The BPushGameSound class lets you push buffers of audio data, instead of waiting to be asked for them.

How It Works

The BPushGameSound class uses a single sound buffer, consisting of multiple pages, which play continuously in a loop. Each page is used to construct an audio BBuffer that eventually gets played, and is then recycled and reused again later.

For example, if the sound buffer is 256 kilobytes, and each page is 4 kilobytes, there are 64 pages of audio. When you start the BPushGameSound object, playback begins with the first page. A BBuffer is constructed using that page, then played, and then the buffer is recycled, and the next page is used to create another BBuffer, and so forth. This continues to the 64th page. Once that page is played, playback loops back to the first page again.

Your code pushes audio data into these audio pages. There are two ways you can do this.

Exclusive Access

The first way is to ask the BPushGameSound class to give you a page to fill with audio data. This is done by calling LockNextPage(). This gives you exclusive access to the next audio page that needs to be filled; you can fill it with whatever sound you want to push, then call UnlockPage() to release it. It won't be played while it's locked, so you need to stuff your sound into it and release it as quickly as possible.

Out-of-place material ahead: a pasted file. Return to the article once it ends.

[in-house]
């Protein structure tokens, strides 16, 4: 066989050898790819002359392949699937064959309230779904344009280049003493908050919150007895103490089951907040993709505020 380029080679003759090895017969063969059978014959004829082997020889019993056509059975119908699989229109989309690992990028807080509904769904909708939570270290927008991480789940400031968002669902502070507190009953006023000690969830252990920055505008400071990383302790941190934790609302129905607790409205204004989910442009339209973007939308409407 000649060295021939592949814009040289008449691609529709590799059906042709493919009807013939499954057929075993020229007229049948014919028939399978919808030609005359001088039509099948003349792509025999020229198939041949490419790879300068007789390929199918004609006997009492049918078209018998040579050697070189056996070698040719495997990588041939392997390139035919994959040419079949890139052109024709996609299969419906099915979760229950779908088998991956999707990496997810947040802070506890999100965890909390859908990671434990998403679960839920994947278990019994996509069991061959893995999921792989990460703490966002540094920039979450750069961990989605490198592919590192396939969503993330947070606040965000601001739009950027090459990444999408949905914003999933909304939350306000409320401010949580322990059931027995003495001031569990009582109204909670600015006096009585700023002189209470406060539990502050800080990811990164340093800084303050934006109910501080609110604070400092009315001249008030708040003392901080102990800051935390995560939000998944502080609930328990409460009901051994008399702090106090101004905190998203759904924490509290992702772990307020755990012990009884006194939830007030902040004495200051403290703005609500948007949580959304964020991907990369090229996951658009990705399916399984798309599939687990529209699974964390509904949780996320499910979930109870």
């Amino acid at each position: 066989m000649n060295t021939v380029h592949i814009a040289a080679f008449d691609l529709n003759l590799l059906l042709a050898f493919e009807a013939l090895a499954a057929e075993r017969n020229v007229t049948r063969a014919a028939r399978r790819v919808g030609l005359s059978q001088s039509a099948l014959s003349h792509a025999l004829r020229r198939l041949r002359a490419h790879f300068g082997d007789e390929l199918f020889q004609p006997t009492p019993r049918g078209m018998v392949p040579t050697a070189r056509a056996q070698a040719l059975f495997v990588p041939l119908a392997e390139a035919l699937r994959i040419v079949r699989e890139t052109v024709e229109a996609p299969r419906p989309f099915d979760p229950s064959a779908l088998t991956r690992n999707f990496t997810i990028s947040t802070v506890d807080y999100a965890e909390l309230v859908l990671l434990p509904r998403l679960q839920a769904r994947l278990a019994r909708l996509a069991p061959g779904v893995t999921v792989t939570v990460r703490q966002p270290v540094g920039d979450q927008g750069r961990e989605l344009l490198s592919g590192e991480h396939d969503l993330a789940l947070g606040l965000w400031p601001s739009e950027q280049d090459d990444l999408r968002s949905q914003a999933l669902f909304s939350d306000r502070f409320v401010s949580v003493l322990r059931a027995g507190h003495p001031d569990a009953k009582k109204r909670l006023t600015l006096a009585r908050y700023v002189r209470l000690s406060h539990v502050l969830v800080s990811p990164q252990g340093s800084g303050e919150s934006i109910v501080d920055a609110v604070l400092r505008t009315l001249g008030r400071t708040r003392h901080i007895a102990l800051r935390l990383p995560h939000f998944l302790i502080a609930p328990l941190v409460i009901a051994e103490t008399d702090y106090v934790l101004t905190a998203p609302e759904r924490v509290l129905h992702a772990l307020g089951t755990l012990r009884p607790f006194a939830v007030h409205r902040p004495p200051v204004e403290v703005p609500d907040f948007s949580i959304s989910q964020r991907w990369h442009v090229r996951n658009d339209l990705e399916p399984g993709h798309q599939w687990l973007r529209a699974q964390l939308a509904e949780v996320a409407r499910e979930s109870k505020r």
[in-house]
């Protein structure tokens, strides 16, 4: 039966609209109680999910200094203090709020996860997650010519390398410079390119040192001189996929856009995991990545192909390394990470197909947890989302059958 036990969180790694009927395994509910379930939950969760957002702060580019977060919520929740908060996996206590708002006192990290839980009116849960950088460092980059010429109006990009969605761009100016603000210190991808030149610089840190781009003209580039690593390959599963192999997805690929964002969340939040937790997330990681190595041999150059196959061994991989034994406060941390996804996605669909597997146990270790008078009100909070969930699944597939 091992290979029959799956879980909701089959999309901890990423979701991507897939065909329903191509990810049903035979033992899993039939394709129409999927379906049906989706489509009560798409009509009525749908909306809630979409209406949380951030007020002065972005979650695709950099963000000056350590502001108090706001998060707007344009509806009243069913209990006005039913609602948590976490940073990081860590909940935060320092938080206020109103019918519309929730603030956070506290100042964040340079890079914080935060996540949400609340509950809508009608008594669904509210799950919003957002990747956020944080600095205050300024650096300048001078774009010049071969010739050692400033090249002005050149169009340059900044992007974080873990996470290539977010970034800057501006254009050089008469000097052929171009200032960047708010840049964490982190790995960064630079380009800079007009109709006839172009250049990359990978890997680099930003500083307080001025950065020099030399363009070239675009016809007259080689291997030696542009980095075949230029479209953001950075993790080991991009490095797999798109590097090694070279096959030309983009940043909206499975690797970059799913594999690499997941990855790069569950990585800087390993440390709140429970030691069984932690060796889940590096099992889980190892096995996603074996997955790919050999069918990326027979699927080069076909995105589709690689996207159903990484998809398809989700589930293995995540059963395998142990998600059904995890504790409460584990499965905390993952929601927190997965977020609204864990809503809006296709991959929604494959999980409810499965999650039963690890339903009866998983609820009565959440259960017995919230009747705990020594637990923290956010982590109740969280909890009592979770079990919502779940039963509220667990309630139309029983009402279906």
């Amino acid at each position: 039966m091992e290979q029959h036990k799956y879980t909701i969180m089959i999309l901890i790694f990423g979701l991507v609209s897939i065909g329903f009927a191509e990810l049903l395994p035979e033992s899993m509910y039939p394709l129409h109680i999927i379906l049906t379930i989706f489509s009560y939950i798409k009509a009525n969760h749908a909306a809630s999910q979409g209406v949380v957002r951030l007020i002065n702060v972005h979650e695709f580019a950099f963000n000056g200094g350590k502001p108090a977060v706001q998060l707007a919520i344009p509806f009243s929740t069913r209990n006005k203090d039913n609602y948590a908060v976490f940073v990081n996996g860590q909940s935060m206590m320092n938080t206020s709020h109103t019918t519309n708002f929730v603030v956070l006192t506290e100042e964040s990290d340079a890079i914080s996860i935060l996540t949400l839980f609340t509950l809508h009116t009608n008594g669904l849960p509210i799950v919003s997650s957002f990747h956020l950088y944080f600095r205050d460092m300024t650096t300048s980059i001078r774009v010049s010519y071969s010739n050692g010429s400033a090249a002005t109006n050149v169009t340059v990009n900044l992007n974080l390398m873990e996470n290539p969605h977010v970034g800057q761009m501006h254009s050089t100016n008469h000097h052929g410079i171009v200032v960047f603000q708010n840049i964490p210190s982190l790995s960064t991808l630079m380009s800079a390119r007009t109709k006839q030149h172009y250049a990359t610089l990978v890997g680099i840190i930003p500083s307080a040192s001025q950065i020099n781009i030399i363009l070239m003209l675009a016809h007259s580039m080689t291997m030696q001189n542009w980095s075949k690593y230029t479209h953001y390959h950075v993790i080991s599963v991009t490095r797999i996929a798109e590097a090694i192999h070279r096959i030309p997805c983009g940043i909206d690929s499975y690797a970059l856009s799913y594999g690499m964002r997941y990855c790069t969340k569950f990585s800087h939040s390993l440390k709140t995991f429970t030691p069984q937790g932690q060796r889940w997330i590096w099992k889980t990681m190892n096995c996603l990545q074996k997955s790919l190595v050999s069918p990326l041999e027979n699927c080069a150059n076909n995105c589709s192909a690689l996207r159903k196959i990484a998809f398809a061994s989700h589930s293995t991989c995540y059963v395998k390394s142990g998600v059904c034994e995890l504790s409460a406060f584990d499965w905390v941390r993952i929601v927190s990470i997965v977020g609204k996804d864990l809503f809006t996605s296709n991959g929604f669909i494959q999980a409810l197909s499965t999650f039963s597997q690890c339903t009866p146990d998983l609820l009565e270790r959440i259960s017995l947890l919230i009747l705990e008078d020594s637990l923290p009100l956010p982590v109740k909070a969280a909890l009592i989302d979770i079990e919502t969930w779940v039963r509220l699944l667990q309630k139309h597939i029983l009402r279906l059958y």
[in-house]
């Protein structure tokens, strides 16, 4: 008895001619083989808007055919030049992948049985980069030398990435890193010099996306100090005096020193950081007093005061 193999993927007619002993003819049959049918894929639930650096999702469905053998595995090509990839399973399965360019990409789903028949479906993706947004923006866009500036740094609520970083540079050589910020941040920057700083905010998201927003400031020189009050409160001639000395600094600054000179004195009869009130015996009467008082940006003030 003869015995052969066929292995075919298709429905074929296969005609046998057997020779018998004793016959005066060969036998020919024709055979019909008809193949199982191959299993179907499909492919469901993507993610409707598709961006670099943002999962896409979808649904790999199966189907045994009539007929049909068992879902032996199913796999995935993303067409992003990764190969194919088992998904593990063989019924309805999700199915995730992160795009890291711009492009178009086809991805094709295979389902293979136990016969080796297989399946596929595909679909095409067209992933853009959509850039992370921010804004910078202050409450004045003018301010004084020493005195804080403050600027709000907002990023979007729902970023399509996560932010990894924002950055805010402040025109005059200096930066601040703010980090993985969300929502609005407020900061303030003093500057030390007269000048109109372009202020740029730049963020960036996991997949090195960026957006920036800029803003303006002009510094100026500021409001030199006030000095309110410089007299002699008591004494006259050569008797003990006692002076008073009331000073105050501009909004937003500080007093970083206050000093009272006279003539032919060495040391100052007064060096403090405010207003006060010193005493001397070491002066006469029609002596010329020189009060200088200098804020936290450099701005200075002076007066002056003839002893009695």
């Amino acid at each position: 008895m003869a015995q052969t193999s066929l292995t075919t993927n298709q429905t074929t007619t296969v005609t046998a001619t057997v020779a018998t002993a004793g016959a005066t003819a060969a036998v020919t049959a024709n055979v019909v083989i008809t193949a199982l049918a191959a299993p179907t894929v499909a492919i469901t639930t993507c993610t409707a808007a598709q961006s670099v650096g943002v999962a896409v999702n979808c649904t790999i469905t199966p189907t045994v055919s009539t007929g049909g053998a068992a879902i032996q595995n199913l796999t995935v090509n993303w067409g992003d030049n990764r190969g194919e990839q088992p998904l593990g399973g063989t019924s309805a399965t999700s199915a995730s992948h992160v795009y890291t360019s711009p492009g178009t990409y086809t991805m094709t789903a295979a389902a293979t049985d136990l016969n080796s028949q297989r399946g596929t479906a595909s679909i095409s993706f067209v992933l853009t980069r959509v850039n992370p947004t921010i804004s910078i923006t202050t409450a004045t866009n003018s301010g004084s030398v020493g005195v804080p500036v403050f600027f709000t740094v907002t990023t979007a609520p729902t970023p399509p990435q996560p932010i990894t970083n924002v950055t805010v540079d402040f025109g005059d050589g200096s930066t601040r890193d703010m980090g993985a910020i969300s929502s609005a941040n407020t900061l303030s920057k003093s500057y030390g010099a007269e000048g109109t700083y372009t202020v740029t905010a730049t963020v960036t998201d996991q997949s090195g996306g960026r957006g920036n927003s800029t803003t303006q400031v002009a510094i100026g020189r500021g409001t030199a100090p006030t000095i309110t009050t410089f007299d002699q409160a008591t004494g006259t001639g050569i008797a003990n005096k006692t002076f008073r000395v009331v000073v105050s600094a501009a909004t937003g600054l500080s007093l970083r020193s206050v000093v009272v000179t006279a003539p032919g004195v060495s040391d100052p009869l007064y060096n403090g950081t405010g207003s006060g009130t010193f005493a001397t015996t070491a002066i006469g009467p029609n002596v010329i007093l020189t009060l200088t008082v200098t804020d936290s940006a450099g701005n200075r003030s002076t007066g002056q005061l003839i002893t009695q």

The Neverending Story

The second way takes better planning, but can give you lower overhead. Call LockForCyclic() to request access to the entire sound buffer area. This doesn't give you exclusive access, so playback never stops—it keeps looping the entire time, while you write into it. The CurrentPosition() function tells you where in the buffer area playback is currently occurring.

Your mission (should you choose to accept it) is to stuff audio into the buffer, keeping ahead of this position far enough that playback never catches up to you. As a general rule, you should try to stay at least a page ahead of the current playback position. Keep in mind that when you reach the end of the buffer area, you need to wrap back to the beginning.

This takes more careful effort on your part, but once you have your code properly tuned, you can get very low overhead audio playback this way.

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